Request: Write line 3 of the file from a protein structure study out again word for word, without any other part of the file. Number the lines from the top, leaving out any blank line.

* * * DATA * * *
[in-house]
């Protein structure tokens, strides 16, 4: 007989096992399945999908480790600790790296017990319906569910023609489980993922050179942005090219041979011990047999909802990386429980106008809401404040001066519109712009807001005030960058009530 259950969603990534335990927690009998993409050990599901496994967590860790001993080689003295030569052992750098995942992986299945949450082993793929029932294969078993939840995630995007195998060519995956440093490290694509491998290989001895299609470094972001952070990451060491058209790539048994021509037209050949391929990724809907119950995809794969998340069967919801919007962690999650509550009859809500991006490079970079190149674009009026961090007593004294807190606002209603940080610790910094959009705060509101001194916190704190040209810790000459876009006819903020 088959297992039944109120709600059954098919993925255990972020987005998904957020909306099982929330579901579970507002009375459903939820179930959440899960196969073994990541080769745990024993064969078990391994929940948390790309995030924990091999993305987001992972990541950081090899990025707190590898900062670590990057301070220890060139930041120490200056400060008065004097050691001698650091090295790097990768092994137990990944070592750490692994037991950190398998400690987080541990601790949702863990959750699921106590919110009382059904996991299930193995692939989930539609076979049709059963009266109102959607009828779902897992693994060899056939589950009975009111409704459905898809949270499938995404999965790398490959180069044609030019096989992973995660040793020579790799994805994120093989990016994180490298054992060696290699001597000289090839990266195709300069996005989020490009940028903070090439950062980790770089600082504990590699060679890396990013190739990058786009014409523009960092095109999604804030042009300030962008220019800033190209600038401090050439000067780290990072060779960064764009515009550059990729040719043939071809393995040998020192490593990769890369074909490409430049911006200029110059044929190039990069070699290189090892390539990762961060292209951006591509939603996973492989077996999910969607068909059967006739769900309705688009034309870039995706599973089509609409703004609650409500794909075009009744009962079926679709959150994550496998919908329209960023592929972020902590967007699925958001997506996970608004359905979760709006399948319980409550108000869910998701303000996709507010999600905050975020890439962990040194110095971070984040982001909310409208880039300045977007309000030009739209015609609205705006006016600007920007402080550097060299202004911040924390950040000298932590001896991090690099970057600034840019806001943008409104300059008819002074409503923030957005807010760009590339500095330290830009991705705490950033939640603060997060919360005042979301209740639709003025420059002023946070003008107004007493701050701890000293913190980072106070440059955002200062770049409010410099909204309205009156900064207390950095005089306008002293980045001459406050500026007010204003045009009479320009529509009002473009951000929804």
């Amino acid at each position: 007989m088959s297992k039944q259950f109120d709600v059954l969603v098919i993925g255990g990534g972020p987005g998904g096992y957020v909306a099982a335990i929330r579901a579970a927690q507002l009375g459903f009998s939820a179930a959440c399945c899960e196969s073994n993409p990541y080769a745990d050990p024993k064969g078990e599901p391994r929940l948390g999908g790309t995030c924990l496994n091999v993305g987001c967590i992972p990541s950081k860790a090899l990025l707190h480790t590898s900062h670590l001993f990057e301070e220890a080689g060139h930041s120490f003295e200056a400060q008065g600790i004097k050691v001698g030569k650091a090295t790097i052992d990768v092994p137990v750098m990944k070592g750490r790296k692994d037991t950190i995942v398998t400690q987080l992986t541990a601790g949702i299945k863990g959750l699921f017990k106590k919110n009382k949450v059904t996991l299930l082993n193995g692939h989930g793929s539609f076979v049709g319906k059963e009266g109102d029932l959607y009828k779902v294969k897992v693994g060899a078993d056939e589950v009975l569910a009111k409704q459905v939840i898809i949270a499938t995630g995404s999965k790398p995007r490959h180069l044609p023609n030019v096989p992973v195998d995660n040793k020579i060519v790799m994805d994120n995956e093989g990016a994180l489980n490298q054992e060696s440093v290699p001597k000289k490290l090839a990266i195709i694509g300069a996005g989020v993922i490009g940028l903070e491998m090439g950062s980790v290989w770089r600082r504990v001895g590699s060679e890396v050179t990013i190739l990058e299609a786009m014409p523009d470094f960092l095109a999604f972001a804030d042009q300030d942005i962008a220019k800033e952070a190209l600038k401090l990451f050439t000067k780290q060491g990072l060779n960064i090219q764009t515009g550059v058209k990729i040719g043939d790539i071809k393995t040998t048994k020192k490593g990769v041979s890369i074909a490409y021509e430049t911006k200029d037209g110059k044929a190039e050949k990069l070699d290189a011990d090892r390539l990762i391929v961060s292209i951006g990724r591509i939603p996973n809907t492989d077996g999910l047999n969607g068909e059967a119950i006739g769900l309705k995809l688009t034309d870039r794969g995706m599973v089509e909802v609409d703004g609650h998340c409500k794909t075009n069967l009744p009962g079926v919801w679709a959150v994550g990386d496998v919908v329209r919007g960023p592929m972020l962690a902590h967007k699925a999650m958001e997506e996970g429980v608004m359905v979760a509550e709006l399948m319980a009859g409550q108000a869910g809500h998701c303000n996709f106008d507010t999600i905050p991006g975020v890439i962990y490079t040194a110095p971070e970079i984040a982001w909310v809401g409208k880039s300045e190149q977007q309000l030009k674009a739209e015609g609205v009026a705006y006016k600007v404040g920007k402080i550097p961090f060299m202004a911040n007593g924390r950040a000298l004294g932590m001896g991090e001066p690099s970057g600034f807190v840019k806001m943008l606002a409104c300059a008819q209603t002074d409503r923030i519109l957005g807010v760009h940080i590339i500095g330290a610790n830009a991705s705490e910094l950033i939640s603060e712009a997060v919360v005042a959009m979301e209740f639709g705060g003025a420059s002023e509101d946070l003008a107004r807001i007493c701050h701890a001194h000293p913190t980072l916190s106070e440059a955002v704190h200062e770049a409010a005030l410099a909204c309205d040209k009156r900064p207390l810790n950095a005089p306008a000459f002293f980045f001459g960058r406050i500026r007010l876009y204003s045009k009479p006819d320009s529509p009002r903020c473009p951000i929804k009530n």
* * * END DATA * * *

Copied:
């Amino acid at each position: 007989m088959s297992k039944q259950f109120d709600v059954l969603v098919i993925g255990g990534g972020p987005g998904g096992y957020v909306a099982a335990i929330r579901a579970a927690q507002l009375g459903f009998s939820a179930a959440c399945c899960e196969s073994n993409p990541y080769a745990d050990p024993k064969g078990e599901p391994r929940l948390g999908g790309t995030c924990l496994n091999v993305g987001c967590i992972p990541s950081k860790a090899l990025l707190h480790t590898s900062h670590l001993f990057e301070e220890a080689g060139h930041s120490f003295e200056a400060q008065g600790i004097k050691v001698g030569k650091a090295t790097i052992d990768v092994p137990v750098m990944k070592g750490r790296k692994d037991t950190i995942v398998t400690q987080l992986t541990a601790g949702i299945k863990g959750l699921f017990k106590k919110n009382k949450v059904t996991l299930l082993n193995g692939h989930g793929s539609f076979v049709g319906k059963e009266g109102d029932l959607y009828k779902v294969k897992v693994g060899a078993d056939e589950v009975l569910a009111k409704q459905v939840i898809i949270a499938t995630g995404s999965k790398p995007r490959h180069l044609p023609n030019v096989p992973v195998d995660n040793k020579i060519v790799m994805d994120n995956e093989g990016a994180l489980n490298q054992e060696s440093v290699p001597k000289k490290l090839a990266i195709i694509g300069a996005g989020v993922i490009g940028l903070e491998m090439g950062s980790v290989w770089r600082r504990v001895g590699s060679e890396v050179t990013i190739l990058e299609a786009m014409p523009d470094f960092l095109a999604f972001a804030d042009q300030d942005i962008a220019k800033e952070a190209l600038k401090l990451f050439t000067k780290q060491g990072l060779n960064i090219q764009t515009g550059v058209k990729i040719g043939d790539i071809k393995t040998t048994k020192k490593g990769v041979s890369i074909a490409y021509e430049t911006k200029d037209g110059k044929a190039e050949k990069l070699d290189a011990d090892r390539l990762i391929v961060s292209i951006g990724r591509i939603p996973n809907t492989d077996g999910l047999n969607g068909e059967a119950i006739g769900l309705k995809l688009t034309d870039r794969g995706m599973v089509e909802v609409d703004g609650h998340c409500k794909t075009n069967l009744p009962g079926v919801w679709a959150v994550g990386d496998v919908v329209r919007g960023p592929m972020l962690a902590h967007k699925a999650m958001e997506e996970g429980v608004m359905v979760a509550e709006l399948m319980a009859g409550q108000a869910g809500h998701c303000n996709f106008d507010t999600i905050p991006g975020v890439i962990y490079t040194a110095p971070e970079i984040a982001w909310v809401g409208k880039s300045e190149q977007q309000l030009k674009a739209e015609g609205v009026a705006y006016k600007v404040g920007k402080i550097p961090f060299m202004a911040n007593g924390r950040a000298l004294g932590m001896g991090e001066p690099s970057g600034f807190v840019k806001m943008l606002a409104c300059a008819q209603t002074d409503r923030i519109l957005g807010v760009h940080i590339i500095g330290a610790n830009a991705s705490e910094l950033i939640s603060e712009a997060v919360v005042a959009m979301e209740f639709g705060g003025a420059s002023e509101d946070l003008a107004r807001i007493c701050h701890a001194h000293p913190t980072l916190s106070e440059a955002v704190h200062e770049a409010a005030l410099a909204c309205d040209k009156r900064p207390l810790n950095a005089p306008a000459f002293f980045f001459g960058r406050i500026r007010l876009y204003s045009k009479p006819d320009s529509p009002r903020c473009p951000i929804k009530n």